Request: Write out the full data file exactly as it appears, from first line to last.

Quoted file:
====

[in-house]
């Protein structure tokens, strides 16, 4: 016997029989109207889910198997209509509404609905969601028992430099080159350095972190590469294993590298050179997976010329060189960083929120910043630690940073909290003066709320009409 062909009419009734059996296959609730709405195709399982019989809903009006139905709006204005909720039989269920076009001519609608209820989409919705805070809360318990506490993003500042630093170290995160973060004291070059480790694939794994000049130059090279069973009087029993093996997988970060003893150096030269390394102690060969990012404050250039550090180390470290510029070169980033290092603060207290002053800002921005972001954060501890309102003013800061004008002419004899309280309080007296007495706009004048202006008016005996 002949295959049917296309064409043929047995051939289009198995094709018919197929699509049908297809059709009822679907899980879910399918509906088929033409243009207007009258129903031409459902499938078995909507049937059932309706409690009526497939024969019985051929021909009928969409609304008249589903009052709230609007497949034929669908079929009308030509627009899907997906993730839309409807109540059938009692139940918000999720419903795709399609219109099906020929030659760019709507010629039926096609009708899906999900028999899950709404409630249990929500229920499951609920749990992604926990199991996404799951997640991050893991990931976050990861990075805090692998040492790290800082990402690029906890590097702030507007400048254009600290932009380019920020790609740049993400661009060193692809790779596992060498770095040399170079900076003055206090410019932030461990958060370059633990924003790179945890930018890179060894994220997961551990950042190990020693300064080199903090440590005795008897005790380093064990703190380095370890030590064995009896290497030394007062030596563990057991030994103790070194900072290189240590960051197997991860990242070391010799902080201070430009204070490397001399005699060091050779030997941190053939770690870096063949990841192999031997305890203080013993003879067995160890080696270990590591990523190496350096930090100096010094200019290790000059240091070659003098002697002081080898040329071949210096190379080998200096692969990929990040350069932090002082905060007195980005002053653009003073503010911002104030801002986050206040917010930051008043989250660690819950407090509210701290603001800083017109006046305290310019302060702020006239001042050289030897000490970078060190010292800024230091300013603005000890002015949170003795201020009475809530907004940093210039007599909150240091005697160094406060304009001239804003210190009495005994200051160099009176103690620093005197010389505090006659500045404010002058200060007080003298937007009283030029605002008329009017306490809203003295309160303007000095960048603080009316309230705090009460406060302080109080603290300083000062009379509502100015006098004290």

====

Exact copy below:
[in-house]
């Protein structure tokens, strides 16, 4: 016997029989109207889910198997209509509404609905969601028992430099080159350095972190590469294993590298050179997976010329060189960083929120910043630690940073909290003066709320009409 062909009419009734059996296959609730709405195709399982019989809903009006139905709006204005909720039989269920076009001519609608209820989409919705805070809360318990506490993003500042630093170290995160973060004291070059480790694939794994000049130059090279069973009087029993093996997988970060003893150096030269390394102690060969990012404050250039550090180390470290510029070169980033290092603060207290002053800002921005972001954060501890309102003013800061004008002419004899309280309080007296007495706009004048202006008016005996 002949295959049917296309064409043929047995051939289009198995094709018919197929699509049908297809059709009822679907899980879910399918509906088929033409243009207007009258129903031409459902499938078995909507049937059932309706409690009526497939024969019985051929021909009928969409609304008249589903009052709230609007497949034929669908079929009308030509627009899907997906993730839309409807109540059938009692139940918000999720419903795709399609219109099906020929030659760019709507010629039926096609009708899906999900028999899950709404409630249990929500229920499951609920749990992604926990199991996404799951997640991050893991990931976050990861990075805090692998040492790290800082990402690029906890590097702030507007400048254009600290932009380019920020790609740049993400661009060193692809790779596992060498770095040399170079900076003055206090410019932030461990958060370059633990924003790179945890930018890179060894994220997961551990950042190990020693300064080199903090440590005795008897005790380093064990703190380095370890030590064995009896290497030394007062030596563990057991030994103790070194900072290189240590960051197997991860990242070391010799902080201070430009204070490397001399005699060091050779030997941190053939770690870096063949990841192999031997305890203080013993003879067995160890080696270990590591990523190496350096930090100096010094200019290790000059240091070659003098002697002081080898040329071949210096190379080998200096692969990929990040350069932090002082905060007195980005002053653009003073503010911002104030801002986050206040917010930051008043989250660690819950407090509210701290603001800083017109006046305290310019302060702020006239001042050289030897000490970078060190010292800024230091300013603005000890002015949170003795201020009475809530907004940093210039007599909150240091005697160094406060304009001239804003210190009495005994200051160099009176103690620093005197010389505090006659500045404010002058200060007080003298937007009283030029605002008329009017306490809203003295309160303007000095960048603080009316309230705090009460406060302080109080603290300083000062009379509502100015006098004290």